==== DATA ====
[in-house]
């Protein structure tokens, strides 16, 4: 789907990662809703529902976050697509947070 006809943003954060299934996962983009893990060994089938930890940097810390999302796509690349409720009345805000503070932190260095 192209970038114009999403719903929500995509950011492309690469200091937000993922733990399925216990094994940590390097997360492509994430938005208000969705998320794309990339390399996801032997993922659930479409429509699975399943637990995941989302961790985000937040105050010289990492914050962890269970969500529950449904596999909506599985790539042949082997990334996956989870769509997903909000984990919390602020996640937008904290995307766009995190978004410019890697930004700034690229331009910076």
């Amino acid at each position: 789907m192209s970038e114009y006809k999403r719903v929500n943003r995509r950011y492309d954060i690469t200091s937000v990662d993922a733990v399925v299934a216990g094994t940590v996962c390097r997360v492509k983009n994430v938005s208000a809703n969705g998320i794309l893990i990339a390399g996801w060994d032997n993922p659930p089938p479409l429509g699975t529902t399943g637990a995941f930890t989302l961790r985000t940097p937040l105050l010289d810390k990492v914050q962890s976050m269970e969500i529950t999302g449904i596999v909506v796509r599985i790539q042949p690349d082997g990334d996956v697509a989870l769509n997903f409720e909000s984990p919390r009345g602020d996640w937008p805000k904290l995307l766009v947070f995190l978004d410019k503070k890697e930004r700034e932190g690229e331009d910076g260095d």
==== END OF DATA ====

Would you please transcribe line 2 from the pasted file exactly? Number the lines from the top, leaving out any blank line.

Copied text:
């Protein structure tokens, strides 16, 4: 789907990662809703529902976050697509947070 006809943003954060299934996962983009893990060994089938930890940097810390999302796509690349409720009345805000503070932190260095 192209970038114009999403719903929500995509950011492309690469200091937000993922733990399925216990094994940590390097997360492509994430938005208000969705998320794309990339390399996801032997993922659930479409429509699975399943637990995941989302961790985000937040105050010289990492914050962890269970969500529950449904596999909506599985790539042949082997990334996956989870769509997903909000984990919390602020996640937008904290995307766009995190978004410019890697930004700034690229331009910076």